But this stuff works — audiences love it. And while some of the patter might be old (when they introduce Their Hearts Were Full Of Spring they still say a capella means nude, a joke they were using as far back as 1968) Love’s act has become significantly less arrogant and more pleasant over the years. Love is also a truly engaged performer — he pays a lot of attention to the audience.
And with Love’s band being relatively small — seven people, six of whom sing, might seem a lot, but many of the records had six-part harmonies on them, so it’s the minimum number necessary just to sing the vocal parts — everyone on stage has to pull their weight. I’ve already praised Cowsill and Scott Totten, and they deserve all the praise they can get. but Jeff Foskett is a wonderful addition to the band. While Christian Love, who he replaced, often seemed bored, Foskett is thoroughly professional, and knows how to save a situation when it goes wrong.
This was displayed especially on the first night, when Johnston’s mic went wrong on Please Let Me Wonder, one of his few leads. Foskett caught this on the first line, stepped in, and took over the lead vocal without missing a beat. I suspect the majority of the audience wouldn’t even have known anything was wrong had Johnston not turned it into a joke, going over to Foskett’s mic for the choruses and jumping up to sing his lines (Foskett is a good six inches taller than Johnston).
Love’s show is more entertainment than art, and more-or-less ignores the music that made me love the Beach Boys — the wonderful string of albums from 1967 through 1977 — in favour of pre-1965 material. But that’s just playing to the strengths of the guitar/bass/drums/keyboards lineup. A lineup like that can’t accurately reproduce the textures of the more orchestral later material — when they play God Only Knows, for example, backing a video of Carl Wilson singing the lead, the reliance on synths for the French horn part detracts slightly — but on songs like Kiss Me Baby they absolutely shine, Warmth Of The Sun sounds lovely, Disney Girls is as moving as ever, and entertainment is not a bad aim for a band to have.
Wilson’s band, on the other hand, are not playing to their strengths when they do hits shows, but still pulled off an equally great show at Hop Farm on Saturday.
Wilson’s larger band (there were eleven people on stage) are possibly the best live band working today, a group of multi-instrumentalists who can between them play pretty much any instrument you might need. This is a band that do have the French horn part in God Only Knows, and the flute in Sloop John B, and can add trumpet, vibraphone, banjo, or theremin as required. To have them all just playing four chords on guitars for Shut Down and Little Deuce Coupe seems a bit like using a Rolls Royce to nip to the shops for a pint of milk. It says something about their professionalism, though, that they still play those songs wonderfully, and give every appearance of enjoying doing so.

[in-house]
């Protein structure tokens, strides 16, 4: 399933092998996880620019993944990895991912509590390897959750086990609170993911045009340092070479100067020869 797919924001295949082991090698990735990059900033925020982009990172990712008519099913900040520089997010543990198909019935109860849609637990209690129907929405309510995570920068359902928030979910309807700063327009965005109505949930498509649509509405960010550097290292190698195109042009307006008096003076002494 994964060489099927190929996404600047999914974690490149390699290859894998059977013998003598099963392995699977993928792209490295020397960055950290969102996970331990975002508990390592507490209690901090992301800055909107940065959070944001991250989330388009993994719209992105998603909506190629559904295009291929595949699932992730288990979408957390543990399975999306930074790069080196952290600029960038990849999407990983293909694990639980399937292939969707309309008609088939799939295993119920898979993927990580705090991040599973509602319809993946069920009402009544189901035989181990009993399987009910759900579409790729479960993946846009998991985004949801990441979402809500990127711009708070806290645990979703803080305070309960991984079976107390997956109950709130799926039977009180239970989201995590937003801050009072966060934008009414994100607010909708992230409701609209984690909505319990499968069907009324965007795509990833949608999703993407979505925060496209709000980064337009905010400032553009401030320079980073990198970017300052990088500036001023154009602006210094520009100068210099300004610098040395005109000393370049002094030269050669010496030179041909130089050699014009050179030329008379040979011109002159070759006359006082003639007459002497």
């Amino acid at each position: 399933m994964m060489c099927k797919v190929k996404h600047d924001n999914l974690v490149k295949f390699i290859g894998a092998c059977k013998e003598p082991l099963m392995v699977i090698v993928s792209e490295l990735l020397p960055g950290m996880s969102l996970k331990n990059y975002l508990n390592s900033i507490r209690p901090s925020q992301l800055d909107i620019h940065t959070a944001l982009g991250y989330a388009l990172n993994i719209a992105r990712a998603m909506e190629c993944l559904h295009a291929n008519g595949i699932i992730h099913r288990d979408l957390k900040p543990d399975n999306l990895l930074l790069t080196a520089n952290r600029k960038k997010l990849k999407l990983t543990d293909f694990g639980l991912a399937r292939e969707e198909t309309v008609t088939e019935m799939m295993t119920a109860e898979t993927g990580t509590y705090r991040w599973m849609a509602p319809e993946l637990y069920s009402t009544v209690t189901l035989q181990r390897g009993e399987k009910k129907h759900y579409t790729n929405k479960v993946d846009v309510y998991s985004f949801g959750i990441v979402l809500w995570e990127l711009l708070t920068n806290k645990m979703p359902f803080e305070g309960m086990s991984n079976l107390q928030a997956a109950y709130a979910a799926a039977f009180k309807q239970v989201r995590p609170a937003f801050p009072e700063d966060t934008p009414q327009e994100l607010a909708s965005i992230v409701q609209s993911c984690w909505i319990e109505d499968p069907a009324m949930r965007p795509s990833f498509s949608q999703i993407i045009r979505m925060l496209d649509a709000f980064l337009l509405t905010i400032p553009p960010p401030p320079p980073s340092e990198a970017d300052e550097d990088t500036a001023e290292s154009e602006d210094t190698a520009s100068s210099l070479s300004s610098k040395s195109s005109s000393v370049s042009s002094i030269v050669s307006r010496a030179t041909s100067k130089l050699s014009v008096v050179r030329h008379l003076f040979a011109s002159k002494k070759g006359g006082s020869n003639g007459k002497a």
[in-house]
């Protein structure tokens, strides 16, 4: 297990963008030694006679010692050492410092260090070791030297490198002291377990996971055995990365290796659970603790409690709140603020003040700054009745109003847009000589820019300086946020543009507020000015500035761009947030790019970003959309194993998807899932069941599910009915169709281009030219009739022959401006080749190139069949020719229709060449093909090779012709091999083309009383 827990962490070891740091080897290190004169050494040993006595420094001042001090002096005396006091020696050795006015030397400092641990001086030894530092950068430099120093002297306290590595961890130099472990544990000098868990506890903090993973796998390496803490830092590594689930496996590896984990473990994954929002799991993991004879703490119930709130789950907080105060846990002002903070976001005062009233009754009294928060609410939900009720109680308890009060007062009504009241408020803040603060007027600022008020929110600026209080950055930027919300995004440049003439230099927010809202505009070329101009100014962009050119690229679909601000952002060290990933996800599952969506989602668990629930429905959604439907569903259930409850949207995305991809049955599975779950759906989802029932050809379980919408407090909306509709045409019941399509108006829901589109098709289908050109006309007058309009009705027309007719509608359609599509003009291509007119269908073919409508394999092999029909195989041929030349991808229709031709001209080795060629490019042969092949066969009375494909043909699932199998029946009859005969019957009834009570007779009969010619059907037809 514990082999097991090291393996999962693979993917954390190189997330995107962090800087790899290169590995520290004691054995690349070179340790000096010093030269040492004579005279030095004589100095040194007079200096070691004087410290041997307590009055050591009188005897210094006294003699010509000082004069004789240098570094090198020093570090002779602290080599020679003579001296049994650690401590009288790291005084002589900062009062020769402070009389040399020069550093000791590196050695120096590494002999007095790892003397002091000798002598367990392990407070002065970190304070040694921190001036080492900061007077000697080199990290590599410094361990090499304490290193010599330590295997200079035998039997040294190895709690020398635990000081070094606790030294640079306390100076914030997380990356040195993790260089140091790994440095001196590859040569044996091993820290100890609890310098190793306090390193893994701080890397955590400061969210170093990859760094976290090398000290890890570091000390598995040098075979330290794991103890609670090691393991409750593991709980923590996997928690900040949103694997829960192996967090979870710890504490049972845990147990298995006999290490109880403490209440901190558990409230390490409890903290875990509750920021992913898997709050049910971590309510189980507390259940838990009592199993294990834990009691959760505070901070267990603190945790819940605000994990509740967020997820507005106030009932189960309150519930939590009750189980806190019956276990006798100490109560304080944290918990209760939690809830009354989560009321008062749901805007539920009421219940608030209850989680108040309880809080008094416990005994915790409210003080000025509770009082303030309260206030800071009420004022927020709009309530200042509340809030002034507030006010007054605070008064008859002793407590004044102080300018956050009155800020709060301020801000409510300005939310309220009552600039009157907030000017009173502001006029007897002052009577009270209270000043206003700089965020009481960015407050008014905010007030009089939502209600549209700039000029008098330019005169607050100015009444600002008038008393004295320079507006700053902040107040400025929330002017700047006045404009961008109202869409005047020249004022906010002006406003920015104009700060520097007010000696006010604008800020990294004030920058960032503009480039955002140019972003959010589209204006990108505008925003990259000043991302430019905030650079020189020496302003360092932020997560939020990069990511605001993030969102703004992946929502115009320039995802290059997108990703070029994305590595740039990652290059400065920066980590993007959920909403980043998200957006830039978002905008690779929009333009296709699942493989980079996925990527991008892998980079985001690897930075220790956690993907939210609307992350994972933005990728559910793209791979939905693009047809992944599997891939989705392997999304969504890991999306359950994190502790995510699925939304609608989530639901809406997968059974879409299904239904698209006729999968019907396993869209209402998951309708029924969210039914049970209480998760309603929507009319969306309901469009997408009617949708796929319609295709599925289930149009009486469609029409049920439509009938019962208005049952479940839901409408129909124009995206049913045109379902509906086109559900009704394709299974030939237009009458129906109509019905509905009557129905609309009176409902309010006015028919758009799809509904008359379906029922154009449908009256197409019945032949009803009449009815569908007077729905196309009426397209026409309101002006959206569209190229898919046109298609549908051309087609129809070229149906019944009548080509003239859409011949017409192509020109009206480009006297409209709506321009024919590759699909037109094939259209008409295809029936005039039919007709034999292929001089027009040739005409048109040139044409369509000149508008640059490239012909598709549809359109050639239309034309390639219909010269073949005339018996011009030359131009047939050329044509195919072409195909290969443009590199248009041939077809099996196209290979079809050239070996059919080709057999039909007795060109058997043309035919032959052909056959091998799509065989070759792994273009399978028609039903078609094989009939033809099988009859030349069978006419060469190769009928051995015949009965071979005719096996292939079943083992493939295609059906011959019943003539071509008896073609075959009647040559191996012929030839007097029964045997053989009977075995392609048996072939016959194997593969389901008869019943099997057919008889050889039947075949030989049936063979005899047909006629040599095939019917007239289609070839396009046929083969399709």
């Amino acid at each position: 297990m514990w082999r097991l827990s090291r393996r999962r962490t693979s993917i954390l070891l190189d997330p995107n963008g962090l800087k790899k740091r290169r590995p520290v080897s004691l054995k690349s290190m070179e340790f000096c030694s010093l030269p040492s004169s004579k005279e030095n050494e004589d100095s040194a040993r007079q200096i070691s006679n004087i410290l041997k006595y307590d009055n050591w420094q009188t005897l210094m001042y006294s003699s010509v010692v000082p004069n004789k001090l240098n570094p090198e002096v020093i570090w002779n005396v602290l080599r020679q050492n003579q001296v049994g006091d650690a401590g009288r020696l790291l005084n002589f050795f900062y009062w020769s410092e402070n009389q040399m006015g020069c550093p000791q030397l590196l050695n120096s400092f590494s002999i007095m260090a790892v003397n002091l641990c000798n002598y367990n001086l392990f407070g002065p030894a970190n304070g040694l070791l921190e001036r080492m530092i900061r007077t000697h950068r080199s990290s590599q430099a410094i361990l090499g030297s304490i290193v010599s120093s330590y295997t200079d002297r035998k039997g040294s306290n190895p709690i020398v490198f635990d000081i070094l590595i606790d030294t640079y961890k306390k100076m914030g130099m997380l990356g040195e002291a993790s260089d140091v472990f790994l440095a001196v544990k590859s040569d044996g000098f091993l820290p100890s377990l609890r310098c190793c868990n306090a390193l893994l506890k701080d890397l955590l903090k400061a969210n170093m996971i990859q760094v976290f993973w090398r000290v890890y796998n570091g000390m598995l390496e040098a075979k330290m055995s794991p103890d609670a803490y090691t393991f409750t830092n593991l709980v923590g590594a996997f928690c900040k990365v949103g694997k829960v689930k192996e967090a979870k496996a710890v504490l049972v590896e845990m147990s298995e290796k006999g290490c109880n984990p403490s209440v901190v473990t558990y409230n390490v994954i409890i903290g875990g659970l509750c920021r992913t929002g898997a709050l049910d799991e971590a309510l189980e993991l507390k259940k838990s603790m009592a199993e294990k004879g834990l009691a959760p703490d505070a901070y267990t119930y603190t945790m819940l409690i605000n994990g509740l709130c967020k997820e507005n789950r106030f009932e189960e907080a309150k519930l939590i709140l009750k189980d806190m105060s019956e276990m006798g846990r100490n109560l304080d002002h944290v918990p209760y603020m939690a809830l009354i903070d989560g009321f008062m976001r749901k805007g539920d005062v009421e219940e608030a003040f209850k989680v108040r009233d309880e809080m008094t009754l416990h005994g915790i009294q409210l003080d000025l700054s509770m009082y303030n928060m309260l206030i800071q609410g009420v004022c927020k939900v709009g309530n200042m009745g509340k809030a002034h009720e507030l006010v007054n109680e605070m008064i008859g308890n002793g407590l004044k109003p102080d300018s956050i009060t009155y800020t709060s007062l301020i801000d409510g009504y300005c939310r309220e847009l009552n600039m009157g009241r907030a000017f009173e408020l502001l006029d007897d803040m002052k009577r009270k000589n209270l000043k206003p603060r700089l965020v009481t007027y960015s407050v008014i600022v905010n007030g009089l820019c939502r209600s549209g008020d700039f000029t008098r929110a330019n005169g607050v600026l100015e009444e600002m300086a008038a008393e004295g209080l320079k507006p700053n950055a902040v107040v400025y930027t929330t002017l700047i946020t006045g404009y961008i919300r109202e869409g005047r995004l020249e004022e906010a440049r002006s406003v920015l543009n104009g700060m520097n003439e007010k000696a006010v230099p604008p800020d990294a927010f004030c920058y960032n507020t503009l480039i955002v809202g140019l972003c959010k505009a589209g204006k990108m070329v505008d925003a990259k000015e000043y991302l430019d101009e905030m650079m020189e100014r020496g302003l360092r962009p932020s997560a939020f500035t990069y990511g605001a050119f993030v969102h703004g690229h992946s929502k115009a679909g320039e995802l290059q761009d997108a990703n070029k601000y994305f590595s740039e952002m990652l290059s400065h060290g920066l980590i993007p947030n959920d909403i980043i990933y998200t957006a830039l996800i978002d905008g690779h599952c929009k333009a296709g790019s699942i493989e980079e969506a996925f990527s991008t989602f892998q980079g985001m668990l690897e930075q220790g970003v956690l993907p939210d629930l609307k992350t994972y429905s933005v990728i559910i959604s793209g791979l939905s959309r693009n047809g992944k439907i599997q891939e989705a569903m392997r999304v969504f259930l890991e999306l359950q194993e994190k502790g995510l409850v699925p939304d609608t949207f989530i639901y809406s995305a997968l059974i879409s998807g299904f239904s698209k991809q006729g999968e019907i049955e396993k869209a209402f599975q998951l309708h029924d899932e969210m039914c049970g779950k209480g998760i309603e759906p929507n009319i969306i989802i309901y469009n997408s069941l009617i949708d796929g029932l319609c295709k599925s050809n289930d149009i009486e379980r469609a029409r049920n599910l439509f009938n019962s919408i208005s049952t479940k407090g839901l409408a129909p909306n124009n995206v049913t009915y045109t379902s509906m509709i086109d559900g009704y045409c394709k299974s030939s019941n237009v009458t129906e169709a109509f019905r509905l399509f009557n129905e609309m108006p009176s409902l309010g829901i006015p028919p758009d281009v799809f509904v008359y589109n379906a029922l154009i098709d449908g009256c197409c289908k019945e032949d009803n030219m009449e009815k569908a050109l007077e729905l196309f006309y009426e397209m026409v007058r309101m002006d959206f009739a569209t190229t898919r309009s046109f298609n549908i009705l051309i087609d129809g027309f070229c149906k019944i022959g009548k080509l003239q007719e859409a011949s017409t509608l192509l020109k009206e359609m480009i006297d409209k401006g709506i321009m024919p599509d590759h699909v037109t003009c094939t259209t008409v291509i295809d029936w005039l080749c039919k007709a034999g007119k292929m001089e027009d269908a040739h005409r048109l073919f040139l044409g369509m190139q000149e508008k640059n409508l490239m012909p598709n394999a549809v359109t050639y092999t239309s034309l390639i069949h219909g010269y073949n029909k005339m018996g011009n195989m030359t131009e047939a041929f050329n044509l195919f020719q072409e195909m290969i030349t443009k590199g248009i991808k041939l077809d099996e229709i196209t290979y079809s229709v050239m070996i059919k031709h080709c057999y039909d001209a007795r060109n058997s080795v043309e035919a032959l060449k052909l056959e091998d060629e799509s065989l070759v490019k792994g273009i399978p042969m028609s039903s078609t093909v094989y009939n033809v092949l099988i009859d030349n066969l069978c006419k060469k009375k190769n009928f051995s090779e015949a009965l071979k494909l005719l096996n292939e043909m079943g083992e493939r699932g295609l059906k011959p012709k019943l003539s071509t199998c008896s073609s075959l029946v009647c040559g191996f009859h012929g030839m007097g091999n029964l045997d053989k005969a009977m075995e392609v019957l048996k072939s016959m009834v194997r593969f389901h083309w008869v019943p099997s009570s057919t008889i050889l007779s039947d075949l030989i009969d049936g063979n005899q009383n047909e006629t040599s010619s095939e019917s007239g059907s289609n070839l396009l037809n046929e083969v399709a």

Brian Wilson himself seems a little bored with those songs, though. The first half of the show on Saturday was not one of his better nights — quite a few times during the early part of the show, he seemed to be concentrating on his piano playing to the point where he forgot to sing.
Luckily, Al Jardine was there, and took far more lead vocals than he did on the reunion tour a couple of years back, taking maybe a quarter of the leads. Jardine has by far the best singing voice of any of the surviving Beach Boys, and sounds if anything better than he did in his twenties and thirties, and having him onstage meant that he got the vocal spotlights he deserved, taking leads like Hawaii and Little Deuce Coupe as well as the songs he sang on record, while Brian Wilson didn’t have to carry the show by himself. Jardine’s role in the show was absolutely vital, and ignoring any intra-band political stuff and from a purely artistic perspective, he should really become an integral part of any future Brian Wilson shows. Having a co-frontman and co-lead-singer as good as Jardine saved the early part of the show from disaster and turned it into a minor triumph.
The second half of the show was a dramatic improvement, though, as the band got to play some of the more interesting material, and Wilson rose to the occasion. Heroes and Villains was almost certainly the best live performance of that song I’ve ever heard (and I’ve seen Wilson perform it live nine times solo and three times with the reunited Beach Boys, seen Love’s band do it once, and heard Van Dyke Parks, its lyricist, play it three times, so that’s not faint praise). The cascading barbershop vocals were utterly spellbinding — hearing all those fabulous voices singing interweaving lines is really what music is all about — and it was also fun to watch the confusion on the faces of the audience, most of whom clearly recognised the single version of the song but got completely lost during the cantina section.
God Only Knows was also lovely, with Brian singing it as well as I’ve ever heard, and the band playing beautifully. Wilson’s tone on this one was much older and frailer than he sounded even a couple of years ago, but the slightly thinner, reedier, tone suited it marvellously.
And the other vocalists in the band got moments to shine, too. Matt Jardine, Al Jardine’s son, has replaced Foskett in Brian’s band, and I’m almost tempted to make a variant on the old joke about a political defector raising the average intelligence of both parties. That would be cruel, though, because both Foskett and Matt Jardine are exceptionally good singers — it’s merely that Foskett’s voice fits better in Love’s smaller group, while Jardine’s fits better in Wilson’s lusher, thicker, vocal sound. Matt Jardine took lead on a few songs, including a lovely Don’t Worry Baby and an enthralling Wild Honey.